Over these past few years, lawyers have been ferociously hammering down on big tobacco companies, forcing them to admit how addictive cigarettes are and pay the medical costs of victims. This settlement which was filed by Don Barrett cost the industry more than $200bn (£124bn)-and now his attention is turning to food.
We’ve all been there- choosing “75% less fat” butter, “sugar free” sodas and yoghurts with added “good bacteria”, but just how deceptive are these processed food packages? Mr. Barrett’s case towards Big Food companies proposes that their products are misleading when they promote them as “natural” or “healthy”.
“Chobani” yoghurts, for example, lists “evaporated cane sugars” in their ingredients – a clever disguise for its true identity: sugar. These hidden ingredients are undoubtedly vague and unclear, almost wholesome and healthy sounding. To a diabetic or someone looking to control their sugar levels, not truly knowing the types of food that you are eating could have more damaging effects. Likewise, “fat free” products are often pumped with sugar, meaning 12 tubs of “fat free” ice cream do not equal losing weight.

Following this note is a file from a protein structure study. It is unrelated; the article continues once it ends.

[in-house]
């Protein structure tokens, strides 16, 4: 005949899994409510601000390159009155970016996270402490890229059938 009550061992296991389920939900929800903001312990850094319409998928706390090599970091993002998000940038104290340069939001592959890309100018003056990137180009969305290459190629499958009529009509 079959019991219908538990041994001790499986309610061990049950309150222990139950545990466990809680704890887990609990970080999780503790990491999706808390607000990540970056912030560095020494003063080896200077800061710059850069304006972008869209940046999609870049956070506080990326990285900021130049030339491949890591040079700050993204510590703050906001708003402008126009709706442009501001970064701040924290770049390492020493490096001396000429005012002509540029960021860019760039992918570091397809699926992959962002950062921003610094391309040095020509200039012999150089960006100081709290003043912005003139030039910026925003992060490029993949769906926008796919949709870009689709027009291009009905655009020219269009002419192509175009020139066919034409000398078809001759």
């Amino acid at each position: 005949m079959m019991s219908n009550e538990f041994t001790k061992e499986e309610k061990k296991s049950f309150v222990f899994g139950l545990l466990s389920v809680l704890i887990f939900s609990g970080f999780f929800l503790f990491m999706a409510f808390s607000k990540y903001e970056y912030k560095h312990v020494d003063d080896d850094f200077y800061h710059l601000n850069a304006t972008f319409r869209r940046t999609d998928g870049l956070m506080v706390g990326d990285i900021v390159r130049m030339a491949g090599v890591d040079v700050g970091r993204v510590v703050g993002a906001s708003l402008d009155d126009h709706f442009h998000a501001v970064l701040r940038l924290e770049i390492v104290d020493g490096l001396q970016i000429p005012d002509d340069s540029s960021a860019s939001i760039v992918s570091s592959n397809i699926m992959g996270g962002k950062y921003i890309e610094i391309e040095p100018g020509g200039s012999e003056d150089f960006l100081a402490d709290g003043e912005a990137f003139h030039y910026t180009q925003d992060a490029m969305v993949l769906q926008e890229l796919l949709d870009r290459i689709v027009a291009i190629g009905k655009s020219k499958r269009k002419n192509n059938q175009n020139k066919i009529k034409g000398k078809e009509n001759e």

Although admittedly, they are not as harmful as the tobacco industry, the obesity epidemic expanding across America, is proof enough that something needs be changed, regarding our attitudes towards food. Statistics show that nearly two thirds of Americans over the age of 20 are now obese or overweight, according to the US Centers for Disease Control (CDC), and the figures are still growing – in more ways than one.
Unlike the tobacco industry case, these laws are not put forward to ban sugary sweets, greasy chips or fatty take-outs, more to give us the choice to make more healthy decisions and consequently, look towards a healthier future in terms of what we eat.